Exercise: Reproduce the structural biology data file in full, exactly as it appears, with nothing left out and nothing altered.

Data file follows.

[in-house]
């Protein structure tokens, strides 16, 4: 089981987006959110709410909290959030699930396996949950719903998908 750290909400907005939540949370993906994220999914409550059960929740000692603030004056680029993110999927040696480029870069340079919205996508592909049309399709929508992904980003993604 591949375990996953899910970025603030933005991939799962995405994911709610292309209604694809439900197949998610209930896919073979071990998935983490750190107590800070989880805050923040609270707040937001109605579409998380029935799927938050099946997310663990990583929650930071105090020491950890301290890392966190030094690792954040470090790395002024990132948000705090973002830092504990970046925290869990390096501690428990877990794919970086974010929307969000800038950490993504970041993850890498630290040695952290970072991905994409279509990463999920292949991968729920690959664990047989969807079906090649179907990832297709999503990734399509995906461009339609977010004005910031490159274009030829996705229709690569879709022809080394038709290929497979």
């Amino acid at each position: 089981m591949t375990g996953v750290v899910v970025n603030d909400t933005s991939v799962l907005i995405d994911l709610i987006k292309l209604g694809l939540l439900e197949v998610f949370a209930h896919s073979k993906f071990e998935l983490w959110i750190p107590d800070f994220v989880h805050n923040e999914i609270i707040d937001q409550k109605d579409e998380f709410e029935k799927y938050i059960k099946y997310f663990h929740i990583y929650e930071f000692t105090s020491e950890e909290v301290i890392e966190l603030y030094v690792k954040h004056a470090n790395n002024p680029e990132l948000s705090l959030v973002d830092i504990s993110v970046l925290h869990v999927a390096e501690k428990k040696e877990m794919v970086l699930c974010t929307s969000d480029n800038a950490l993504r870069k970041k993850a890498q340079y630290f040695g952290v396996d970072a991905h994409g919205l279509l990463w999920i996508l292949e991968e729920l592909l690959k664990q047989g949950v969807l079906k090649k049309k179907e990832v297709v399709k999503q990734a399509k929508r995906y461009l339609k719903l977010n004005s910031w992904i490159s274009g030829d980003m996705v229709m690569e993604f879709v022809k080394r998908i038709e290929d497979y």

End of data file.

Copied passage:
[in-house]
């Protein structure tokens, strides 16, 4: 089981987006959110709410909290959030699930396996949950719903998908 750290909400907005939540949370993906994220999914409550059960929740000692603030004056680029993110999927040696480029870069340079919205996508592909049309399709929508992904980003993604 591949375990996953899910970025603030933005991939799962995405994911709610292309209604694809439900197949998610209930896919073979071990998935983490750190107590800070989880805050923040609270707040937001109605579409998380029935799927938050099946997310663990990583929650930071105090020491950890301290890392966190030094690792954040470090790395002024990132948000705090973002830092504990970046925290869990390096501690428990877990794919970086974010929307969000800038950490993504970041993850890498630290040695952290970072991905994409279509990463999920292949991968729920690959664990047989969807079906090649179907990832297709999503990734399509995906461009339609977010004005910031490159274009030829996705229709690569879709022809080394038709290929497979």
């Amino acid at each position: 089981m591949t375990g996953v750290v899910v970025n603030d909400t933005s991939v799962l907005i995405d994911l709610i987006k292309l209604g694809l939540l439900e197949v998610f949370a209930h896919s073979k993906f071990e998935l983490w959110i750190p107590d800070f994220v989880h805050n923040e999914i609270i707040d937001q409550k109605d579409e998380f709410e029935k799927y938050i059960k099946y997310f663990h929740i990583y929650e930071f000692t105090s020491e950890e909290v301290i890392e966190l603030y030094v690792k954040h004056a470090n790395n002024p680029e990132l948000s705090l959030v973002d830092i504990s993110v970046l925290h869990v999927a390096e501690k428990k040696e877990m794919v970086l699930c974010t929307s969000d480029n800038a950490l993504r870069k970041k993850a890498q340079y630290f040695g952290v396996d970072a991905h994409g919205l279509l990463w999920i996508l292949e991968e729920l592909l690959k664990q047989g949950v969807l079906k090649k049309k179907e990832v297709v399709k999503q990734a399509k929508r995906y461009l339609k719903l977010n004005s910031w992904i490159s274009g030829d980003m996705v229709m690569e993604f879709v022809k080394r998908i038709e290929d497979y």